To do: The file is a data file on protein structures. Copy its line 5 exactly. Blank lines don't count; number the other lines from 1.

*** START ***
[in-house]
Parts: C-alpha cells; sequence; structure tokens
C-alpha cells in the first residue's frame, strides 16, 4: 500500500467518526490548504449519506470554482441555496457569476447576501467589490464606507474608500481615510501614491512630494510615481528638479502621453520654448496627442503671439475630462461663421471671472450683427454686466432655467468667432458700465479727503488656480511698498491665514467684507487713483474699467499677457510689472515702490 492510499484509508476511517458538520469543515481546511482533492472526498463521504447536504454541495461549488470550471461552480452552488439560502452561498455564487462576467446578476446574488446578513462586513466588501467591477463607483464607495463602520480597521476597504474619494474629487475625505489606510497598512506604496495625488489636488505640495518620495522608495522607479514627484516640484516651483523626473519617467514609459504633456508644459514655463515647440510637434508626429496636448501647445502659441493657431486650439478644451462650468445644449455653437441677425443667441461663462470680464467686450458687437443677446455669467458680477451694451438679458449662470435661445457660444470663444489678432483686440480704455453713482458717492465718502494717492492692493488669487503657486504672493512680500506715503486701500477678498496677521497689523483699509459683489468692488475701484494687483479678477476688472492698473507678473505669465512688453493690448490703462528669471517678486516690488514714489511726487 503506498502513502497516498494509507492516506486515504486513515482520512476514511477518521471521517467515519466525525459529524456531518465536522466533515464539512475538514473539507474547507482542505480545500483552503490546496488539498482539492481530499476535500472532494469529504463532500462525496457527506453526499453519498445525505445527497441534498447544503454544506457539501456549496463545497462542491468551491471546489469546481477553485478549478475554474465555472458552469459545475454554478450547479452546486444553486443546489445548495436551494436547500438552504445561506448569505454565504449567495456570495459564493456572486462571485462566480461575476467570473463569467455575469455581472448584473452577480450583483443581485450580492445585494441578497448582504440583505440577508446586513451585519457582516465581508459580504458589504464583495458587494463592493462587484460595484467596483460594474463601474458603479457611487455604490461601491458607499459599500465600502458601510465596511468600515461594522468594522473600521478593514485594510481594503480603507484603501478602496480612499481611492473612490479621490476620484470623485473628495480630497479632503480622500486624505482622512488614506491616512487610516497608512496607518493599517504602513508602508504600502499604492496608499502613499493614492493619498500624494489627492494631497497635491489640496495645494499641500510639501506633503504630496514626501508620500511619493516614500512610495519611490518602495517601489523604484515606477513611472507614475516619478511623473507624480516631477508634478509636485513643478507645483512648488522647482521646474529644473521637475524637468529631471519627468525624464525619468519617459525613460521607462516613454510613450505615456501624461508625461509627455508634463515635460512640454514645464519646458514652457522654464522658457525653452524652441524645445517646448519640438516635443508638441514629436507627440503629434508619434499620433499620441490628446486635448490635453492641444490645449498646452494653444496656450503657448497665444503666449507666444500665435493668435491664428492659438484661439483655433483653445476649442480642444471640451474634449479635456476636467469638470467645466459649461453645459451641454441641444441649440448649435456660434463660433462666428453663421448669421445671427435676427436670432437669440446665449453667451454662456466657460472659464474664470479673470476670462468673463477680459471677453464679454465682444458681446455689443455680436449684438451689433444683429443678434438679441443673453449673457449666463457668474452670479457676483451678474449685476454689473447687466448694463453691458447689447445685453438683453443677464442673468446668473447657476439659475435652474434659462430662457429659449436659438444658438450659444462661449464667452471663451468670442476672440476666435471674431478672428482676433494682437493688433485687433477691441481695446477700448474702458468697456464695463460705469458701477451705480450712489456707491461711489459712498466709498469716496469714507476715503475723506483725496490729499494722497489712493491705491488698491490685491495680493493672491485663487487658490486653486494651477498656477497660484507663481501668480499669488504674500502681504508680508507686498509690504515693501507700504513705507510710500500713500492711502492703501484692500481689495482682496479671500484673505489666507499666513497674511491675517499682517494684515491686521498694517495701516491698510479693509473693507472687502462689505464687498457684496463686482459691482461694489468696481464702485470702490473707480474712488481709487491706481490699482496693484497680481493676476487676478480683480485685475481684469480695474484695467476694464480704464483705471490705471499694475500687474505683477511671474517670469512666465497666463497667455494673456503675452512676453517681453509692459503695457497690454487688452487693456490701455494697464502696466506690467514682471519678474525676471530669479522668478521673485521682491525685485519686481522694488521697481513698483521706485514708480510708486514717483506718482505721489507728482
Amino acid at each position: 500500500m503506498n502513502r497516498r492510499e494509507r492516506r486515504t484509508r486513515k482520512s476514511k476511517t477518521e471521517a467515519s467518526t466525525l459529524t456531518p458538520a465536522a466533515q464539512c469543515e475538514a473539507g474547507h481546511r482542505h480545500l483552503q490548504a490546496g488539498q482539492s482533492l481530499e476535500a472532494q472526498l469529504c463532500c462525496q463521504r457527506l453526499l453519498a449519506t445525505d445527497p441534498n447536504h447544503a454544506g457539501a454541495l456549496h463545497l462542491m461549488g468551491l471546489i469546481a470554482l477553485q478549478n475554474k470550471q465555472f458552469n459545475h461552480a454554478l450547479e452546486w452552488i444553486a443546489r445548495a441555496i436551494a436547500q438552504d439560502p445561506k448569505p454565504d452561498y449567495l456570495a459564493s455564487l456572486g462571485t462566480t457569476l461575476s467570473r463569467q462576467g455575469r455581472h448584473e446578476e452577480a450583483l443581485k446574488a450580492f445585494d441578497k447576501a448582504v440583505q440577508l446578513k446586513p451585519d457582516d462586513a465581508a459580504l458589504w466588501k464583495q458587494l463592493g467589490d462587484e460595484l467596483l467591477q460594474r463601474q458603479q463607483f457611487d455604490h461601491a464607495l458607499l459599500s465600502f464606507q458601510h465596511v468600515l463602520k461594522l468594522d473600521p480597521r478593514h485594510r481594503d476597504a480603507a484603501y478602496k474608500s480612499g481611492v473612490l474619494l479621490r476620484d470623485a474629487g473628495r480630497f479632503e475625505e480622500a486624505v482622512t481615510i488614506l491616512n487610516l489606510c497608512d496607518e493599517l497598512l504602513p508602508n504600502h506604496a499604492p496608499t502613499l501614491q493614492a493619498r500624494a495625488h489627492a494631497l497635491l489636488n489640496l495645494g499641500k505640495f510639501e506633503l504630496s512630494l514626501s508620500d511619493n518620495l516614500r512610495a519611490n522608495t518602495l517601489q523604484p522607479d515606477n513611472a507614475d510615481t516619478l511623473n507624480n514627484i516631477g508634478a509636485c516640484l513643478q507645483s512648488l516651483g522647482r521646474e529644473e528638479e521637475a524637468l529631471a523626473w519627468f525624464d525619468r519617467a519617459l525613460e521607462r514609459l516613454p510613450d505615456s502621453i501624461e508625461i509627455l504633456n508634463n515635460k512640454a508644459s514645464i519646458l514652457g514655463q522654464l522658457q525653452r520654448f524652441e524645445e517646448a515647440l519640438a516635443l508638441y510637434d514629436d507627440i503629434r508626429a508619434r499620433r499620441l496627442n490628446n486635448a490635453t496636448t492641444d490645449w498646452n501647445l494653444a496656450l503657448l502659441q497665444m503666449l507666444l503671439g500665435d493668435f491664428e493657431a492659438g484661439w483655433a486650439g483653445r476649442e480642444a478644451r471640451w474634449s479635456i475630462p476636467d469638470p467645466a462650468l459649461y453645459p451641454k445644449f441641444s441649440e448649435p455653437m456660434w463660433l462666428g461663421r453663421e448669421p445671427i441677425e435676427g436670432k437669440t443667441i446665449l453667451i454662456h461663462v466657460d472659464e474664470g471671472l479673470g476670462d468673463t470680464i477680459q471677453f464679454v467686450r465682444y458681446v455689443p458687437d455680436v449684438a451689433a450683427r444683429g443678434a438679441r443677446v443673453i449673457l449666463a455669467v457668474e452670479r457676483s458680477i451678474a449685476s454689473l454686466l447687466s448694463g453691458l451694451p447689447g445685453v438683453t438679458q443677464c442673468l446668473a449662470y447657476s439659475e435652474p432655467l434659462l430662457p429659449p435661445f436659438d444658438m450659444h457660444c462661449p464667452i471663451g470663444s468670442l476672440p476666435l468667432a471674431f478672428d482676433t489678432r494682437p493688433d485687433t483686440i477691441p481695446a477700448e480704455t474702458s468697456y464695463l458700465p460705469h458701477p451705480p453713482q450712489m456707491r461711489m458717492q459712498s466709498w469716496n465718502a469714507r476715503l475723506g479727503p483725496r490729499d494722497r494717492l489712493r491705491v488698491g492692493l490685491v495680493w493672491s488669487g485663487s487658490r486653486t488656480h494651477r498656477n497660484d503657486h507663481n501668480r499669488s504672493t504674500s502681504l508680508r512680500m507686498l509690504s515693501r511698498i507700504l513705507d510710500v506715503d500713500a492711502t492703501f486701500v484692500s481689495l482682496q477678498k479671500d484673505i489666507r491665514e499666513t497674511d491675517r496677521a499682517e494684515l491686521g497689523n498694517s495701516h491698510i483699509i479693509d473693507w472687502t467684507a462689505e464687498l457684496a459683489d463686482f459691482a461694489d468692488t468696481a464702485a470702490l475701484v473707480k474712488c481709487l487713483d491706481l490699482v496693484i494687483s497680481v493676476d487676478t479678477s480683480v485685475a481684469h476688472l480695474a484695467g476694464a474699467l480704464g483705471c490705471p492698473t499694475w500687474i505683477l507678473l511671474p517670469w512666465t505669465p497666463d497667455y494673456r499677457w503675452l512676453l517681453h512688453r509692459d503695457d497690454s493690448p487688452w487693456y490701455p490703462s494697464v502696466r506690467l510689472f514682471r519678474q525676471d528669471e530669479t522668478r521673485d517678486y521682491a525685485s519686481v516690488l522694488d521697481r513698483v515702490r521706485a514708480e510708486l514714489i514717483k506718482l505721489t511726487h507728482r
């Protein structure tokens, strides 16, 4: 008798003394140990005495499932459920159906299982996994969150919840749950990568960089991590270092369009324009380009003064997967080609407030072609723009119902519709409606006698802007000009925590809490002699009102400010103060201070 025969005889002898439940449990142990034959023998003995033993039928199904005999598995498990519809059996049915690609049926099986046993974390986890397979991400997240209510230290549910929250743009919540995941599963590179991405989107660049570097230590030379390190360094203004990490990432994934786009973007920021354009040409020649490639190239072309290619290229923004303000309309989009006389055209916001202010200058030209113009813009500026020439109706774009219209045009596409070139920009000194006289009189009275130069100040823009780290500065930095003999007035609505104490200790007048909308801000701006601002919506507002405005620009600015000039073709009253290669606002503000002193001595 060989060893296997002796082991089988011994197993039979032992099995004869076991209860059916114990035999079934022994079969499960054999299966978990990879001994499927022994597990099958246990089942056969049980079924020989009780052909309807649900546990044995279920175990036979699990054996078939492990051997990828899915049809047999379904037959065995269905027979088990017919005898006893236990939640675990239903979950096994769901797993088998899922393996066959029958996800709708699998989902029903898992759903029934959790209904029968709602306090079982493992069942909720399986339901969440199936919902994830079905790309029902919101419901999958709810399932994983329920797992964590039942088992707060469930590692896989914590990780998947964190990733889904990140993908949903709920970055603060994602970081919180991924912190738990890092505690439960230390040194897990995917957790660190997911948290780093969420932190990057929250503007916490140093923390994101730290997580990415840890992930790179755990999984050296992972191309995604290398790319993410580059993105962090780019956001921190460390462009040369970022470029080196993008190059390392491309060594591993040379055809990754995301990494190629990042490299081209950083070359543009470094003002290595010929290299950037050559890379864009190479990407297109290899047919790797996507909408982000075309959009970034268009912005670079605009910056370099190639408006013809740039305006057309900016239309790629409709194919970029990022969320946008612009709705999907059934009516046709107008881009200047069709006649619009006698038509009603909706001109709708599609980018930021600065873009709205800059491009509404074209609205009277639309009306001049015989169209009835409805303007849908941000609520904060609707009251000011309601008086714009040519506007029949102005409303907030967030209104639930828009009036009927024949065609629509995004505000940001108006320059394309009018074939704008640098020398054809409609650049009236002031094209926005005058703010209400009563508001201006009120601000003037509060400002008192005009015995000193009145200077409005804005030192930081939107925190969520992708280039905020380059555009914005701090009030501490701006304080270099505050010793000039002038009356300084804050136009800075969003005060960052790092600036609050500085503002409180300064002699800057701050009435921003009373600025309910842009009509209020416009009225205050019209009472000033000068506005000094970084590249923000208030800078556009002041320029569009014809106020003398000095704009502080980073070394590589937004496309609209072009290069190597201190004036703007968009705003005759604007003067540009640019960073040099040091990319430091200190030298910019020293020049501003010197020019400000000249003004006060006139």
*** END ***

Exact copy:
């Protein structure tokens, strides 16, 4: 008798003394140990005495499932459920159906299982996994969150919840749950990568960089991590270092369009324009380009003064997967080609407030072609723009119902519709409606006698802007000009925590809490002699009102400010103060201070 025969005889002898439940449990142990034959023998003995033993039928199904005999598995498990519809059996049915690609049926099986046993974390986890397979991400997240209510230290549910929250743009919540995941599963590179991405989107660049570097230590030379390190360094203004990490990432994934786009973007920021354009040409020649490639190239072309290619290229923004303000309309989009006389055209916001202010200058030209113009813009500026020439109706774009219209045009596409070139920009000194006289009189009275130069100040823009780290500065930095003999007035609505104490200790007048909308801000701006601002919506507002405005620009600015000039073709009253290669606002503000002193001595 060989060893296997002796082991089988011994197993039979032992099995004869076991209860059916114990035999079934022994079969499960054999299966978990990879001994499927022994597990099958246990089942056969049980079924020989009780052909309807649900546990044995279920175990036979699990054996078939492990051997990828899915049809047999379904037959065995269905027979088990017919005898006893236990939640675990239903979950096994769901797993088998899922393996066959029958996800709708699998989902029903898992759903029934959790209904029968709602306090079982493992069942909720399986339901969440199936919902994830079905790309029902919101419901999958709810399932994983329920797992964590039942088992707060469930590692896989914590990780998947964190990733889904990140993908949903709920970055603060994602970081919180991924912190738990890092505690439960230390040194897990995917957790660190997911948290780093969420932190990057929250503007916490140093923390994101730290997580990415840890992930790179755990999984050296992972191309995604290398790319993410580059993105962090780019956001921190460390462009040369970022470029080196993008190059390392491309060594591993040379055809990754995301990494190629990042490299081209950083070359543009470094003002290595010929290299950037050559890379864009190479990407297109290899047919790797996507909408982000075309959009970034268009912005670079605009910056370099190639408006013809740039305006057309900016239309790629409709194919970029990022969320946008612009709705999907059934009516046709107008881009200047069709006649619009006698038509009603909706001109709708599609980018930021600065873009709205800059491009509404074209609205009277639309009306001049015989169209009835409805303007849908941000609520904060609707009251000011309601008086714009040519506007029949102005409303907030967030209104639930828009009036009927024949065609629509995004505000940001108006320059394309009018074939704008640098020398054809409609650049009236002031094209926005005058703010209400009563508001201006009120601000003037509060400002008192005009015995000193009145200077409005804005030192930081939107925190969520992708280039905020380059555009914005701090009030501490701006304080270099505050010793000039002038009356300084804050136009800075969003005060960052790092600036609050500085503002409180300064002699800057701050009435921003009373600025309910842009009509209020416009009225205050019209009472000033000068506005000094970084590249923000208030800078556009002041320029569009014809106020003398000095704009502080980073070394590589937004496309609209072009290069190597201190004036703007968009705003005759604007003067540009640019960073040099040091990319430091200190030298910019020293020049501003010197020019400000000249003004006060006139």